Review of available methods of simulation training to facilitate surgical education

Surg Endosc. 2011 Jan;25(1):28-35. doi: 10.1007/s00464-010-1123-x. Epub 2010 Jun 15.


The old paradigm of "see one, do one, teach one" has now changed to "see several, learn the skills and simulation, do one, teach one." Modern medicine over the past 30 years has undergone significant revolutions from earlier models made possible by significant technological advances. Scientific and technological progress has made these advances possible not only by increasing the complexity of procedures, but also by increasing the ability to have complex methods of training to perform these sophisticated procedures. Simulators in training labs have been much more embraced outside the operating room, with advanced cardiac life support using hands-on models (CPR "dummy") as well as a fusion with computer-based testing for examinations ranging from the United States medical licensure exam to the examinations administered by the American Board of Surgery and the American Board of Colon and Rectal Surgery. Thus, the development of training methods that test both technical skills and clinical acumen may be essential to help achieve both safety and financial goals.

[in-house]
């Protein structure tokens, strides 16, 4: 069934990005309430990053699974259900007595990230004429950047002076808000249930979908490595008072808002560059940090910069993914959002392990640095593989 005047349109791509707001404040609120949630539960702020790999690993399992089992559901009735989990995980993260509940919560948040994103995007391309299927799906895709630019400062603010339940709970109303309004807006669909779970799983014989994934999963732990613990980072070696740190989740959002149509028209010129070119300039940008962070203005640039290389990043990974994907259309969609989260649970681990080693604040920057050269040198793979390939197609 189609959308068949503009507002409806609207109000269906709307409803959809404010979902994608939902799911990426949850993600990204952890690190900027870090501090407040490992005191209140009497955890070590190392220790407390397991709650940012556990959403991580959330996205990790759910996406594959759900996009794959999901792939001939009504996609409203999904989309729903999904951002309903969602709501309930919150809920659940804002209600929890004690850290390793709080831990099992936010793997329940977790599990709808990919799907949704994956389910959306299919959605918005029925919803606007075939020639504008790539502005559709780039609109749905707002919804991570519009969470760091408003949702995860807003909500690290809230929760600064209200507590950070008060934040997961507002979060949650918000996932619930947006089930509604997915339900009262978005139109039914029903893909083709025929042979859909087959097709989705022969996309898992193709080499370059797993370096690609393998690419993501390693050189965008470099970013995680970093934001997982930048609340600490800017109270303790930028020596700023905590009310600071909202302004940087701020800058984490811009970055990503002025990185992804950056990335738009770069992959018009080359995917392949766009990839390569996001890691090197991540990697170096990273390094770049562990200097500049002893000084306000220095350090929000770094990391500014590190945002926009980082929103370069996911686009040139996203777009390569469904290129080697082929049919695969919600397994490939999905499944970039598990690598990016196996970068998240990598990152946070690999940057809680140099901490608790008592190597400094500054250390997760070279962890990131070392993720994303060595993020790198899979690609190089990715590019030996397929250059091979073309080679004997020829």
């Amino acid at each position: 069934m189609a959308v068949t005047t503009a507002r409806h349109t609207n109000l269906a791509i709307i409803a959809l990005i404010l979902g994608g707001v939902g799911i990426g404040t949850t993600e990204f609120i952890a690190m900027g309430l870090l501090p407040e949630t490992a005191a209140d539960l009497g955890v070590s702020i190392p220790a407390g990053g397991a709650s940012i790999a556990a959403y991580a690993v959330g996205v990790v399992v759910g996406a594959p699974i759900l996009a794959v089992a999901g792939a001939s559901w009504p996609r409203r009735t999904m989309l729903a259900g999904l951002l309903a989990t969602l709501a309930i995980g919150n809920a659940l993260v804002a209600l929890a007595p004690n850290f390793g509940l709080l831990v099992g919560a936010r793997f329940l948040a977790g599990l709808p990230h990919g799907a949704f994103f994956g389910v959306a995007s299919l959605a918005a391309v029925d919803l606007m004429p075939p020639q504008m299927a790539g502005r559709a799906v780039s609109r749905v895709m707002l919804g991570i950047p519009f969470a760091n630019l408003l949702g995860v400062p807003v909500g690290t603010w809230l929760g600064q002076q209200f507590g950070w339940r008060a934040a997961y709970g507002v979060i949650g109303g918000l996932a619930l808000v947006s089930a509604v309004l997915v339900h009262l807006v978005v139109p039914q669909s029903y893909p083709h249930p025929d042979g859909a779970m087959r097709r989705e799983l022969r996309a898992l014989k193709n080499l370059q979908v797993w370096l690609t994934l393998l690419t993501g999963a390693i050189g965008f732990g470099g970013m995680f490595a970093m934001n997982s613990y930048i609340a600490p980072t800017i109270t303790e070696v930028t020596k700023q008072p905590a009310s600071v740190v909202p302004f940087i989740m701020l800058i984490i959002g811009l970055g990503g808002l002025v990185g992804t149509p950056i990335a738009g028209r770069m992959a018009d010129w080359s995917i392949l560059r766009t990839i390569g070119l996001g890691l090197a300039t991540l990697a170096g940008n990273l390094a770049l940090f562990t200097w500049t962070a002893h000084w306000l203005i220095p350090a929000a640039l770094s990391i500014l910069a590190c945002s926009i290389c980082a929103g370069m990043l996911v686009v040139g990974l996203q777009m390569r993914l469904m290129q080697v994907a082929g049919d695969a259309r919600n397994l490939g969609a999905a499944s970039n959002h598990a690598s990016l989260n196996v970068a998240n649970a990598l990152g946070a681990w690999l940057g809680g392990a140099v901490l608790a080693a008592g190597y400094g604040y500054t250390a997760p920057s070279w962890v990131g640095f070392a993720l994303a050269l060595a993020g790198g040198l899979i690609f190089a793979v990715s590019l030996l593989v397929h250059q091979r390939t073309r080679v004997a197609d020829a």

Publication types

  • Review

MeSH terms

  • Accreditation
  • Computer Simulation*
  • Computer Terminals
  • Computer-Assisted Instruction / instrumentation
  • Computer-Assisted Instruction / methods*
  • Europe
  • Feedback, Sensory
  • General Surgery / education*
  • Humans
  • Laparoscopy / education*
  • Laparoscopy / statistics & numerical data
  • Learning Curve
  • United States
  • User-Computer Interface